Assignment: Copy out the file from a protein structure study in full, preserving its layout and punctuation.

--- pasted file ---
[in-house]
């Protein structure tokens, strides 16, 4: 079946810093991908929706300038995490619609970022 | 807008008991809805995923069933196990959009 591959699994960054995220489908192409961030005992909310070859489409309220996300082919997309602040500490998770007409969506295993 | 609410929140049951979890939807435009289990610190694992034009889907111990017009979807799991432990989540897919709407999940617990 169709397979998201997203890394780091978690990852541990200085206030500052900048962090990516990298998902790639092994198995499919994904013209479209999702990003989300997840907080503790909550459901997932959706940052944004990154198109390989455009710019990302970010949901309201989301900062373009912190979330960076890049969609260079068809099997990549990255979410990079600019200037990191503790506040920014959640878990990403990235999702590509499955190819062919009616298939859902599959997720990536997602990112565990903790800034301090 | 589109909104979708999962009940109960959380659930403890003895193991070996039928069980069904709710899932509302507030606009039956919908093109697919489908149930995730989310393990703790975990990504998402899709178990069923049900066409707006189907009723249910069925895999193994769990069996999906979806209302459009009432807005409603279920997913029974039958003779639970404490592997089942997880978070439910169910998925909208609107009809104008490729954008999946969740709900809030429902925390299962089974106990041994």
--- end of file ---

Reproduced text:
[in-house]
């Protein structure tokens, strides 16, 4: 079946810093991908929706300038995490619609970022 | 807008008991809805995923069933196990959009 591959699994960054995220489908192409961030005992909310070859489409309220996300082919997309602040500490998770007409969506295993 | 609410929140049951979890939807435009289990610190694992034009889907111990017009979807799991432990989540897919709407999940617990 169709397979998201997203890394780091978690990852541990200085206030500052900048962090990516990298998902790639092994198995499919994904013209479209999702990003989300997840907080503790909550459901997932959706940052944004990154198109390989455009710019990302970010949901309201989301900062373009912190979330960076890049969609260079068809099997990549990255979410990079600019200037990191503790506040920014959640878990990403990235999702590509499955190819062919009616298939859902599959997720990536997602990112565990903790800034301090 | 589109909104979708999962009940109960959380659930403890003895193991070996039928069980069904709710899932509302507030606009039956919908093109697919489908149930995730989310393990703790975990990504998402899709178990069923049900066409707006189907009723249910069925895999193994769990069996999906979806209302459009009432807005409603279920997913029974039958003779639970404490592997089942997880978070439910169910998925909208609107009809104008490729954008999946969740709900809030429902925390299962089974106990041994």